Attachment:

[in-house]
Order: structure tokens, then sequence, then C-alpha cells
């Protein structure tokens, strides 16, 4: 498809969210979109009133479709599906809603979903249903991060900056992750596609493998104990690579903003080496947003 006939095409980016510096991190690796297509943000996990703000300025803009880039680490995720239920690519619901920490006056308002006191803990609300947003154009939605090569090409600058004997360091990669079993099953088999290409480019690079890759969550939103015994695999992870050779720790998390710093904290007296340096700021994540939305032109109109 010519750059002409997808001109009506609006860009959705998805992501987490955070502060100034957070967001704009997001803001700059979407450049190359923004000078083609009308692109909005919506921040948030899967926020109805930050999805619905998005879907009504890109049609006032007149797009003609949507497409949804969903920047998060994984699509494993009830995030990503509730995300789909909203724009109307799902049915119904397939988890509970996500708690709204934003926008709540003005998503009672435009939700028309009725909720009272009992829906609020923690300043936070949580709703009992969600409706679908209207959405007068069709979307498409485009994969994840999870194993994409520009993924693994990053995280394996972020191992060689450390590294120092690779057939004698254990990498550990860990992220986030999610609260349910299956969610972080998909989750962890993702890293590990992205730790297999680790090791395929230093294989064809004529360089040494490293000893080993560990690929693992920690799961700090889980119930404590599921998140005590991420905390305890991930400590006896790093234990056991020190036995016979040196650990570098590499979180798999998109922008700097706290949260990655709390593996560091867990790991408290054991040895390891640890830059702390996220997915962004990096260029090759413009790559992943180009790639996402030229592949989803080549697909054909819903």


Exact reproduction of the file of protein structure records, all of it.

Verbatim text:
[in-house]
Order: structure tokens, then sequence, then C-alpha cells
């Protein structure tokens, strides 16, 4: 498809969210979109009133479709599906809603979903249903991060900056992750596609493998104990690579903003080496947003 006939095409980016510096991190690796297509943000996990703000300025803009880039680490995720239920690519619901920490006056308002006191803990609300947003154009939605090569090409600058004997360091990669079993099953088999290409480019690079890759969550939103015994695999992870050779720790998390710093904290007296340096700021994540939305032109109109 010519750059002409997808001109009506609006860009959705998805992501987490955070502060100034957070967001704009997001803001700059979407450049190359923004000078083609009308692109909005919506921040948030899967926020109805930050999805619905998005879907009504890109049609006032007149797009003609949507497409949804969903920047998060994984699509494993009830995030990503509730995300789909909203724009109307799902049915119904397939988890509970996500708690709204934003926008709540003005998503009672435009939700028309009725909720009272009992829906609020923690300043936070949580709703009992969600409706679908209207959405007068069709979307498409485009994969994840999870194993994409520009993924693994990053995280394996972020191992060689450390590294120092690779057939004698254990990498550990860990992220986030999610609260349910299956969610972080998909989750962890993702890293590990992205730790297999680790090791395929230093294989064809004529360089040494490293000893080993560990690929693992920690799961700090889980119930404590599921998140005590991420905390305890991930400590006896790093234990056991020190036995016979040196650990570098590499979180798999998109922008700097706290949260990655709390593996560091867990790991408290054991040895390891640890830059702390996220997915962004990096260029090759413009790559992943180009790639996402030229592949989803080549697909054909819903």